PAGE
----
C60.3215 (3)0.1061 (2)0.07021 (17)0.0401 (5)
H60.29370.04780.01970.048*
C70.3686 (3)0.2769 (2)0.05791 (15)0.0347 (5)
C80.3767 (4)0.1947 (3)0.41712 (18)0.0639 (8)
H8A0.498 (3)0.2338 (16)0.4114 (9)0.096*
H8B0.368 (3)0.1501 (8)0.4793 (11)0.096*
H8C0.282 (2)0.2602 (17)0.4141 (9)0.096*
N30.3829 (3)0.3901 (2)0.35182 (15)0.0471 (5)
O10.3880 (3)0.46641 (18)0.28077 (14)0.0669 (5)
O20.3696 (3)0.27255 (18)0.33771 (13)0.0735 (6)
O30.3962 (3)0.43439 (17)0.43752 (12)0.0611 (5)
Atomic displacement parameters (Å2) top
U11U22U33U12U13U23
O40.0789 (12)0.0439 (10)0.0466 (9)0.0041 (10)0.0002 (8)0.0075 (9)
N10.0525 (12)0.0399 (12)0.0401 (11)0.0049 (10)0.0049 (9)0.0023 (10)
N20.0481 (12)0.0456 (14)0.0425 (12)0.0050 (11)0.0003 (9)0.0013 (10)
C10.0272 (10)0.0357 (12)0.0448 (11)0.0026 (9)0.0010 (9)0.0008 (10)
C20.0386 (12)0.0279 (12)0.0466 (12)0.0024 (9)0.0005 (9)0.0001 (10)
C30.0477 (13)0.0346 (11)0.0433 (11)0.0016 (11)0.0055 (10)0.0071 (11)
C40.0403 (12)0.0363 (12)0.0426 (11)0.0034 (10)0.0002 (9)0.0048 (11)
C50.0460 (13)0.0297 (12)0.0537 (13)0.0028 (11)0.0043 (11)0.0007 (11)
C60.0370 (11)0.0345 (12)0.0488 (12)0.0006 (10)0.0001 (10)0.0055 (11)
C70.0264 (10)0.0359 (12)0.0416 (11)0.0001 (9)0.0020 (9)0.0032 (11)
C80.0867 (19)0.0635 (18)0.0415 (12)0.0123 (17)0.0007 (13)0.0001 (13)
N30.0480 (11)0.0489 (12)0.0446 (10)0.0027 (10)0.0002 (10)0.0090 (11)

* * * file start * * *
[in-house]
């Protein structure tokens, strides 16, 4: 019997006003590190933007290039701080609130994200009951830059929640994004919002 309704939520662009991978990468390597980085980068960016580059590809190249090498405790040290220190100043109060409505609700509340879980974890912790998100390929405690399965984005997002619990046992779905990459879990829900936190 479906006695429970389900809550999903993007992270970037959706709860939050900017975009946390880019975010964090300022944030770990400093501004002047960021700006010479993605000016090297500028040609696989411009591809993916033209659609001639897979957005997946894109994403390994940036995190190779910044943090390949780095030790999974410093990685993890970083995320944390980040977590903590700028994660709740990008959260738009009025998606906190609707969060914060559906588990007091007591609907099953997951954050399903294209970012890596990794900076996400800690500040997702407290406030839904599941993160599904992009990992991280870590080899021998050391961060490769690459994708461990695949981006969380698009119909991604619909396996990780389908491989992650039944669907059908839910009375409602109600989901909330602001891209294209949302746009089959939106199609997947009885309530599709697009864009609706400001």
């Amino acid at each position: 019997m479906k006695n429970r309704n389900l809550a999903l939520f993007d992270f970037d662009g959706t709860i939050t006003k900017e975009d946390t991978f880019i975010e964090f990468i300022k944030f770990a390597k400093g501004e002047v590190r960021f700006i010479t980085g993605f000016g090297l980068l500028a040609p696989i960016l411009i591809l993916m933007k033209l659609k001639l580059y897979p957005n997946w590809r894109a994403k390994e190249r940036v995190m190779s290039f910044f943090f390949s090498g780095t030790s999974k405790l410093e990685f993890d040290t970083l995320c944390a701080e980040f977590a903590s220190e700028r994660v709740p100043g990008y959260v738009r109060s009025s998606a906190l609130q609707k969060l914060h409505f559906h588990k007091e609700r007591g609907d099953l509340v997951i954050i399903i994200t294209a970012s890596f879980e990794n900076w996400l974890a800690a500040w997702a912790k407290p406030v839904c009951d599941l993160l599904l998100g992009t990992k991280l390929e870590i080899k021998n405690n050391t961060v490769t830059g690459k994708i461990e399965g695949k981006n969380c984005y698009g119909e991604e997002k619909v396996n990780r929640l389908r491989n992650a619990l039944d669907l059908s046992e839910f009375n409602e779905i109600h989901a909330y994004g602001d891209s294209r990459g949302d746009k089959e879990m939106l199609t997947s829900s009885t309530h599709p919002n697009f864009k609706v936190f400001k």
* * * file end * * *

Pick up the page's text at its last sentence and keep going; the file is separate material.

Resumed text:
O10.0978 (14)0.0531 (11)0.0498 (9)0.0019 (11)0.0058 (10)0.0028 (9)
O20.1182 (17)0.0438 (11)0.0586 (10)0.0156 (12)0.0060 (12)0.0124 (9)
O30.0836 (12)0.0565 (11)0.0434 (9)0.0070 (10)0.0062 (9)0.0164 (9)
Geometric parameters (Å, º) top
O4—C41.354 (3)C3—C41.390 (3)
O4—C81.429 (3)C3—H30.9300
N1—C71.313 (3)C4—C51.387 (3)
N1—H1A0.87 (2)C5—C61.373 (3)
N1—H1B0.91 (2)C5—H50.9300
N2—C71.302 (3)C6—H60.9300
N2—H2A0.87 (2)C8—H8A0.9572
N2—H2B0.84 (3)C8—H8B0.9572
C1—C21.386 (3)C8—H8C0.9572
C1—C61.395 (3)N3—O21.235 (3)
C1—C71.467 (3)N3—O11.240 (3)
C2—C31.379 (3)N3—O31.243 (2)
C2—H20.9300
C4—O4—C8117.53 (18)C6—C5—C4119.9 (2)
C7—N1—H1A121.4 (16)C6—C5—H5120.1
C7—N1—H1B120.3 (14)C4—C5—H5120.1
H1A—N1—H1B118 (2)C5—C6—C1121.0 (2)
C7—N2—H2A120.8 (17)C5—C6—H6119.5
C7—N2—H2B118.0 (16)C1—C6—H6119.5
H2A—N2—H2B121 (2)N2—C7—N1120.0 (2)
C2—C1—C6118.62 (19)N2—C7—C1120.6 (2)
C2—C1—C7120.41 (18)N1—C7—C1119.49 (19)
C6—C1—C7120.95 (19)O4—C8—H8A109.5
C3—C2—C1120.8 (2)O4—C8—H8B109.5
C3—C2—H2119.6H8A—C8—H8B109.5
C1—C2—H2119.6O4—C8—H8C109.5
C2—C3—C4119.9 (2)H8A—C8—H8C109.5
C2—C3—H3120.1H8B—C8—H8C109.5
C4—C3—H3120.1O2—N3—O1120.82 (19)
O4—C4—C5116.40 (19)O2—N3—O3120.8 (2)
O4—C4—C3123.8 (2)O1—N3—O3118.4 (2)
C5—C4—C3119.8 (2)
C6—C1—C2—C30.1 (3)C3—C4—C5—C60.1 (3)
C7—C1—C2—C3178.67 (18)C4—C5—C6—C10.6 (3)
C1—C2—C3—C40.5 (3)C2—C1—C6—C50.6 (3)
C8—O4—C4—C5174.4 (2)C7—C1—C6—C5178.10 (19)
C8—O4—C4—C35.5 (3)C2—C1—C7—N2148.0 (2)
C2—C3—C4—O4179.38 (19)C6—C1—C7—N233.3 (3)
C2—C3—C4—C50.5 (3)C2—C1—C7—N131.7 (3)
O4—C4—C5—C6179.9 (2)C6—C1—C7—N1147.0 (2)
Hydrogen-bond geometry (Å, º) top
D—H···AD—HH···AD···AD—H···A
N1—H1A···O10.87 (2)2.00 (2)2.850 (3)166 (2)
N1—H1B···O3i0.91 (2)2.10 (2)3.008 (3)170 (2)
N2—H2A···O20.87 (2)2.05 (2)2.920 (3)175 (2)
N2—H2B···O1ii0.84 (3)2.43 (3)3.030 (3)129 (2)
N2—H2B···O3ii0.84 (3)2.33 (3)3.174 (3)177 (2)
Symmetry codes: (i) x+1/2, y+1, z+1/2; (ii) x+1, y1/2, z1/2.
Hydrogen-bond geometry (Å, º) top
D—H···AD—HH···AD···AD—H···A
N1—H1A···O10.87 (2)2.00 (2)2.850 (3)166 (2)
N1—H1B···O3i0.91 (2)2.10 (2)3.008 (3)170 (2)
N2—H2A···O20.87 (2)2.05 (2)2.920 (3)175 (2)
N2—H2B···O1ii0.84 (3)2.43 (3)3.030 (3)129 (2)
N2—H2B···O3ii0.84 (3)2.33 (3)3.174 (3)177 (2)
Symmetry codes: (i) x+1/2, y+1, z+1/2; (ii) x+1, y1/2, z1/2.
references